A console maker may be starting to understand digital releases after all. Sony announced plans this week to offer downloadable games on the same day as retail — and at a lower price — with the PSN Day 1 Digital service.
Sony doesn’t have a great history when it comes to selling digital versions of retail games. Anyone who owned a PSP Go felt that heartache. Games were often released late or not at all, and that upset many of the fans who owned the handheld. It’s not clear whether this was a result of Sony not being aggressive enough with third parties or if the company simply didn’t care. That may be changing.
Offering games digitally on the day of release may open a few doors for Sony. The discount could mean a rise in PSN game sales and PlayStation Plus subscribers (which is what they want). However, retailers may not take kindly to the idea of Sony undercutting their sales, and they will have to find their own ways to offer the more appealing product. It’s either that or just be happy selling PSN cards.
Wedbush Securities analyst Michael Pachter believes that publishers will like the service because it means more options for consumers, which is “always a good thing.” Retailers will hate it, he says, because “more options for consumers is bad for retail if one of the options is to avoid retail.
“Sony can’t really help itself more with the publishers, as they all like Sony a lot. I think that this runs some risk of alienating retail,” says Pachter, adding that retailers may retaliate by cutting back on in-store advertising. “They might find retail uncooperative with point-of-sale display and promotion if the download business becomes a meaningful part of the overall sales.”
I asked Pachter if he thinks Sony’s push for digital distribution could lead to timed exclusives or content, but he says, “I don’t see how this gets Sony any more exclusive content as it’s not really that leveraging for retailers.”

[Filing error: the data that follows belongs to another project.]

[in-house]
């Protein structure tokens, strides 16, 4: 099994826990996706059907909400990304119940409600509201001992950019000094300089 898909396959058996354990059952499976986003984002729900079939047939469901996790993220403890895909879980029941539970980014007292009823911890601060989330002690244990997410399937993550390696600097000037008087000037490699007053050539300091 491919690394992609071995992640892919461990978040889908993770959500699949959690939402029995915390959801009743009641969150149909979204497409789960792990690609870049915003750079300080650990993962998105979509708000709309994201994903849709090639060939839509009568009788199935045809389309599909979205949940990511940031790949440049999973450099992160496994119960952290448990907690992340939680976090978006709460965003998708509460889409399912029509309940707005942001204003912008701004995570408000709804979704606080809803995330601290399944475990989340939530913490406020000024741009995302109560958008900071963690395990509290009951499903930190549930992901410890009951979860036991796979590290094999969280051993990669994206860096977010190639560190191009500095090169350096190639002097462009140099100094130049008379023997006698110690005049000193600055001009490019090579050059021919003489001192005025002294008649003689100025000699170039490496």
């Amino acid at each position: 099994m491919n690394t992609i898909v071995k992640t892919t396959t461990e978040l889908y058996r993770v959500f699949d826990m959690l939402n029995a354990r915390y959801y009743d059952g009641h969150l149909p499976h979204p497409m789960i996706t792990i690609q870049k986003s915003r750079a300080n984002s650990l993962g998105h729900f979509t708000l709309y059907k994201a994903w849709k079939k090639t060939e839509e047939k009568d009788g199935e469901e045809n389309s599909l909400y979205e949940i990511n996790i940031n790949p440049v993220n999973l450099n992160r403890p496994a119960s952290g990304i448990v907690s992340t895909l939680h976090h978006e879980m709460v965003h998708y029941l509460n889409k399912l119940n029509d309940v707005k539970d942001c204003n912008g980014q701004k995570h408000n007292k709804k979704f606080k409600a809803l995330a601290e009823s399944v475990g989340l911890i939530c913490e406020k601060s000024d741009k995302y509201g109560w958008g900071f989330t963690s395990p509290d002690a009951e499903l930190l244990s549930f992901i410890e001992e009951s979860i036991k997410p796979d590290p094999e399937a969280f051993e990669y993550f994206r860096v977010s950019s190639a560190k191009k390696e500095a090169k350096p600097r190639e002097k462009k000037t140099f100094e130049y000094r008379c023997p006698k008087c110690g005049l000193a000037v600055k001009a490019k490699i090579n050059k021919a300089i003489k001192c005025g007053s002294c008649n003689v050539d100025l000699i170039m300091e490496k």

When asked whether such a service will earn Sony more PlayStation Plus customers, Pachter said, “I agree that the value proposition of PlayStation Plus is enhanced by the discounts, but I don’t see how … people who are not yet [subscribers] will suddenly join just because full game downloads are available.”
That said, it’s important to note that all of the announced releases, which are only a fraction of what will be available in October, arrive on a Tuesday. That’s the usual PSN update day. We’ve contacted Sony to ask whether users will have to wait until a regularly scheduled time to begin their download. If that’s the case, that aspect won’t be very different from before.
Only a handful of games are available at the lower-than-retail price, and customers must subscribe to PlayStation Plus ($50 per year) and preorder the game to receive the discount. Other games will be available at a 10 percent discount to Plus members for the first week of release.
Previously, those who wanted to buy a game on PSN had to wait until the evening of a game’s release for Sony’s scheduled online store update. Not only were those consumers paying retail price, but they were waiting for the update and the extra download and install times, which could take hours. Because factors such as shipping, packaging expenses, and physical shelf space were out of the equation, consumers didn’t see the logic in purchasing a digital copy at full price when they could have the actual disc in a plastic box.
Meanwhile, rival console makers like Microsoft and Nintendo may take a cue from Sony in the future and offer appealing deals for customers going the download route. Microsoft already offers digital downloads of some games on the Xbox 360’s online store, but Nintendo only began selling downloadable versions of retail games this year.
Pachter thinks that both rivals will respond, but they will be more careful about it. “My view is that Microsoft is going to move very slowly here, and Nintendo even more slowly. The risk of backlash from retail is great, and I think both companies will wait to see the response. Sony offered Mass Effect 3 as a download day/date with the packaged game release, and Microsoft did not.”
The great PSN crash of 2011, in which the service went completely down from April 29 through May 14, could also affect gamers’ adoption of Day 1 digital. Some gamers forever lost trust in Sony’s capability to keep systems secure, but hacks happen. If anything, hacks of this magnitude are less of an issue than before, because we can all be sure that Sony now makes it a top priority to ensure that security on PlayStation Network is tighter than ever . Not everyone sees it that way, and many PlayStation owners will choose to stick to physical media for fear of sharing credit card information with an online service.
Sony recently announced a newer, ultraslim PlayStation 3. Perhaps in the hope of boosting digital sales, the company has upped the base model’s hard drive to 250GB and the higher-end SKU to 500GB.
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